After my daytime jaunt into the wild metropolis that is my local town I have realised that I really do need to get out more. So from now on I have given myself a few rules:

  1. Don’t find excuses not to go out… the housework can wait.
  2. Go out to a cafe at least once every two weeks, even if it’s only for half an hour. Yes, I can make the coffee at home, yes I will be tempted to eat copious amounts of cake, yes at the moment I probably can’t really afford it… but it will do me good.
  3. Set an alarm to remind me to move away from the computer, perhaps go into the garden (perhaps in full midgie combat gear) and get some fresh air. If it’s not raining take the computer into the garden and work outside for a while.

It’s difficult to get out of the hermit habit, but it has to be done*.

How do you cope when you realise you’re turning hermit like?

*This post has been written late, due to actually going outside and meeting people. It was a strange experience, but I liked it.

13 thoughts on “Isolation in Freelancing

  1. It is indeed difficult to de-hermitize — especially if one tends toward introversion anyway. But when I freelanced I used to occasionally grab my laptop and hang out at the Institute of Arts. They had wi-fi and it was quiet, but I could get up every hour or two and chat with a docent. I also used to meet fellow freelancers for coffee on the first Wednesday of each month. Not only was it nice to build the network a bit, but it was also reassuring to hear that others were facing similar challenges. And now there’s a new movement of shared space for freelancers (at least in my city — http://cocomsp.com/locations/minneapolis/). I think it might be more suitable for a Web developer or graphic artist, but it’s still a cool idea. Anyway, thank you for a wonderful read!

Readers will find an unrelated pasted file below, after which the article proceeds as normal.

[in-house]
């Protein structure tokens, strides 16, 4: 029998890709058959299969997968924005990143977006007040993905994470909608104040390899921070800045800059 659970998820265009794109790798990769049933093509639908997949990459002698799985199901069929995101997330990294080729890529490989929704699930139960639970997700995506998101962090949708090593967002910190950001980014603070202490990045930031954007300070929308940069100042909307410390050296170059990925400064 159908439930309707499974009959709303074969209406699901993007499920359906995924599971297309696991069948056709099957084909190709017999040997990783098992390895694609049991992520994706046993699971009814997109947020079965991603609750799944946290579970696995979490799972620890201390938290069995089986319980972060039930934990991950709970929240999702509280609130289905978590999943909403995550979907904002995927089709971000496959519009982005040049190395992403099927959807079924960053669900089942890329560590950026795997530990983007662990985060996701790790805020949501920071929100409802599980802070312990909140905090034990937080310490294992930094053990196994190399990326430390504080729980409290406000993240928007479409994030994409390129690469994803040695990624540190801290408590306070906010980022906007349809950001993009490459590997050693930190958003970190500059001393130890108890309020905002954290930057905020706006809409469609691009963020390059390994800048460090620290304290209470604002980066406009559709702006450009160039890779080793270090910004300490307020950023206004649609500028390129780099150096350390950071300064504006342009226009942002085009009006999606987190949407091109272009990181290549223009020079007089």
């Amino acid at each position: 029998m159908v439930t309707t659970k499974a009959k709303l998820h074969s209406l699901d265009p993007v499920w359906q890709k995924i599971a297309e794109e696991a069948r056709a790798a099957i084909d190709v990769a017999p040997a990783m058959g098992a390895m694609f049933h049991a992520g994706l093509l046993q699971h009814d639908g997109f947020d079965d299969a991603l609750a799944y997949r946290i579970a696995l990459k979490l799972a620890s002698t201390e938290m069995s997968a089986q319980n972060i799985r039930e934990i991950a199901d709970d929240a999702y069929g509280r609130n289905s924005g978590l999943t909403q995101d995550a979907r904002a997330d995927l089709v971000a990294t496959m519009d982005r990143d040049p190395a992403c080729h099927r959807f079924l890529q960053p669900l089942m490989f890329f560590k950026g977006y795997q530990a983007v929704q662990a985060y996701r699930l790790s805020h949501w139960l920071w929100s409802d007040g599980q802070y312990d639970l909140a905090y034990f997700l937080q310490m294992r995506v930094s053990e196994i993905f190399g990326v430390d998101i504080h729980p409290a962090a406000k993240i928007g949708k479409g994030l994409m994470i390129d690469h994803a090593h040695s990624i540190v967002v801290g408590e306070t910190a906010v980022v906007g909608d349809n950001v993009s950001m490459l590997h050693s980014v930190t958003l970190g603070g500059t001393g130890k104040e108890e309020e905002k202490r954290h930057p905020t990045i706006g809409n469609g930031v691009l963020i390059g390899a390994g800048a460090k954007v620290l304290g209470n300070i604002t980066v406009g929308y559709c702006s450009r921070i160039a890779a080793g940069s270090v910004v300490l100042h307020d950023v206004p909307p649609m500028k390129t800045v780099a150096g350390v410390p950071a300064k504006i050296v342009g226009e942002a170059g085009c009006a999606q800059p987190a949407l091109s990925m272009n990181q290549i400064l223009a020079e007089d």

• Hanging out at the Institute of Arts sounds like my idea of heaven! I don’t think we have any freelancer meetings here at the moment, we are such a small town on the edge of the country, but it’s something to look into. There are so many meet-ups and shared spaces for freelancers now though, that for those with meetings nearby I expect its a lifeline to a hermit-free existence.